America 2019: Day Twenty (Thursday 6 June)

I’m an American soldier, an American
Beside my brothers and my sisters I will proudly take a stand
When liberty’s in jeopardy I will always do what’s right
I’m out here on the front lines
Sleep in peace tonight
American soldier, I’m an American soldier

                                                                                                                                  – Toby Keith

Thursday 6 June

Today marks the seventieth anniversary of the D-Day landings in Normandy, France that we now realise was the beginning of the end of Nazi Germany. Whilst it’s an important day in the United States, Canada, France and Great Britain, I made an interesting discovery regarding Australian participants in the landings. Whilst there were no infantry storming ashore on Omaha, Utah, Sword, Gold or Juno beaches, there were Australian crews flying with British bomber command, their missions helping the advance of infantry off the beaches – so a critical role that probably doesn’t get mentioned enough back at home.


Sad to report that I woke up feeling absolutely terrible – to the point where, for a while, I was considering staying at home – but the tablets I had perked me up a tonne and by the time we left the house, I was feeling a little better. And felt better again when we were out walking in the warm sun.


We spent the afternoon at Wrigley Field – the Friendly Confines, home of the Chicago Cubs – with Allan and Will. Wrigley is not the easiest place to travel to for a baseball game, but the atmosphere in the second-oldest ballpark in the Major Leagues makes it worthwhile. Allan, Nathan, Kat and I took a Metra train from Wheaton into downtown Chicago, to the Ogilvie Transportation Centre, and from there got on a shuttle bus that took us north to Wrigley for $10 that included beer if you wanted. I didn’t take the chance, and instead settled on some water.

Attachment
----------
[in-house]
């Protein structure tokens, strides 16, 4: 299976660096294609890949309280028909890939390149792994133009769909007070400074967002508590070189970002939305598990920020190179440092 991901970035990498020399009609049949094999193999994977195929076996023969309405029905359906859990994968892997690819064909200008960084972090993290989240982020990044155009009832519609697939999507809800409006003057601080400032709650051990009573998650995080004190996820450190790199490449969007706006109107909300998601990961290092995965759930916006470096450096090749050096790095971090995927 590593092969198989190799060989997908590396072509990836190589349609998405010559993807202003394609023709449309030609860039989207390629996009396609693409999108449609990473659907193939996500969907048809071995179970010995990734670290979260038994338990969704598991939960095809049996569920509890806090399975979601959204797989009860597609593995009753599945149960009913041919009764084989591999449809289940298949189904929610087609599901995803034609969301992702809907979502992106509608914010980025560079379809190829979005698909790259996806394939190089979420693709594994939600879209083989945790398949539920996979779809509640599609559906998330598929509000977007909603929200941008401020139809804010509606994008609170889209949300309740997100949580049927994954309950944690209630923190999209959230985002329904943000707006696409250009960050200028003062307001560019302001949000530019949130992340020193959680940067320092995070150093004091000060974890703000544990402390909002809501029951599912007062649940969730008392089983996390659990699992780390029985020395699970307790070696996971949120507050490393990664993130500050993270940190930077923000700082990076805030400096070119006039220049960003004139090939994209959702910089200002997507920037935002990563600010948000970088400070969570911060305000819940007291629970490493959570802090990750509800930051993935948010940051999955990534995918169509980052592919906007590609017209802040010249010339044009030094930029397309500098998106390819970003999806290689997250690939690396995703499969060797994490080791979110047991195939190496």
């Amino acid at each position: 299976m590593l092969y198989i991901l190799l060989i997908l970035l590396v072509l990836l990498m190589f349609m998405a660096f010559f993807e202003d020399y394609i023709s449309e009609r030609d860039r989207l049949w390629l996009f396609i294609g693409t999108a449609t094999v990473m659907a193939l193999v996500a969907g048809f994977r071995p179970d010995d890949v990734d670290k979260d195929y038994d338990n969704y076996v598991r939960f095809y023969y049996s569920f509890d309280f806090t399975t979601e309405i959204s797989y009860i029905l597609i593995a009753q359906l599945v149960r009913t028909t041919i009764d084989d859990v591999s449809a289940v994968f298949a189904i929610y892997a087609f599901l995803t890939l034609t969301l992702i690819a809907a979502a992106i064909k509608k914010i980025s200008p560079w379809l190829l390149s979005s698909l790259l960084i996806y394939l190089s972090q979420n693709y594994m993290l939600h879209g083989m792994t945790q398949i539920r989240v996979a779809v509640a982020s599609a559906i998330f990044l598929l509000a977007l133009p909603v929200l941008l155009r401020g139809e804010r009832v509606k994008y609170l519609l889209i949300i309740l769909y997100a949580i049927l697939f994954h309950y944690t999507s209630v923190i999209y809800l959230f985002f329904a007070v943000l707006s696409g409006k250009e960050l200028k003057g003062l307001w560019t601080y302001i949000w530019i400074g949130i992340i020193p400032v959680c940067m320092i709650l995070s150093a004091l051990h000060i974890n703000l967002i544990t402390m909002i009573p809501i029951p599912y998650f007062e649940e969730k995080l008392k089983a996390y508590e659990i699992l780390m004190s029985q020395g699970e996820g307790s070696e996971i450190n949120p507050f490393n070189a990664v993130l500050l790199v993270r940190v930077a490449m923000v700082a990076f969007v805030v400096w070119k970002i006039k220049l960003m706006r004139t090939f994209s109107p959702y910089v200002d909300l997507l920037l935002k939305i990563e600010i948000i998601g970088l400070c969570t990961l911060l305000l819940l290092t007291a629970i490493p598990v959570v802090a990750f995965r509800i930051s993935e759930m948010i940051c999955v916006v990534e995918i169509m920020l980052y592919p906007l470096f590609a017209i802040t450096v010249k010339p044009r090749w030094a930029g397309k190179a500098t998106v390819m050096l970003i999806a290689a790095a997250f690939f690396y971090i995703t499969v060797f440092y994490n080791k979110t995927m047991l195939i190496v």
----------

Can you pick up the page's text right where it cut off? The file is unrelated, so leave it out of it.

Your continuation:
The great thing about Wrigley is that the entire area around it is bars and restaurants and other entertainment places, so there’s a wealth of options, and a fun atmosphere in the air. We went to a restaurant called Vines on Clark, where we sat outside in the coolish weather, a baseball’s throw from the front entrance to Wrigley. I ate soup and a fajita pizza, both of which were amazing. Just as we finished eating, Will joined us, fresh from a client meeting in the city, and we went in to take our seats.


Look, by no means am I a Cubs fan – in Chicago, you’re either aligned to the Cubs or White Sox and there’s absolutely no wiggle room or middle ground – but the atmosphere inside Wrigley, whose 41,000 seats are crammed in like there’s no tomorrow, is unbeatable. It’s pretty much always sold out, and fans there treat each game, even a fairly meaningless one in early June against the Colorado Rockies, like it’s Game 7 of the World Series. There’s not much better in American sport than the classic day game at Wrigley.


Fair to say it wasn’t the most entertaining game we’ve ever witnessed. The Cubs clearly forgot they had to hit the ball to score runs and win. They scored once, and the Rockies tripled that for a 3-1 win that kind of soured the day, but we still had a lot of fun. The company was fantastic.


We took the red line subway back into downtown Chicago and hustled our way across to Ogilvie, trying to make the 5:04 express train that makes it’s first stop at Wheaton. We made it with three minutes to spare, and were back in the suburbs not much more than two hours after the final out of the ballgame. Not a bad run!


Jamie and Connor met us for dinner, and we ate good Mexican at El Zarape right next to the train station. Fun to see those two again, but bittersweet because we won’t see them again for a year. It’s always hard to say goodbye…but nice to know it won’t be for too long.


Okay, it’s 7:30pm and I’m going to sleep. Glad I didn’t stay at home because today was fun!

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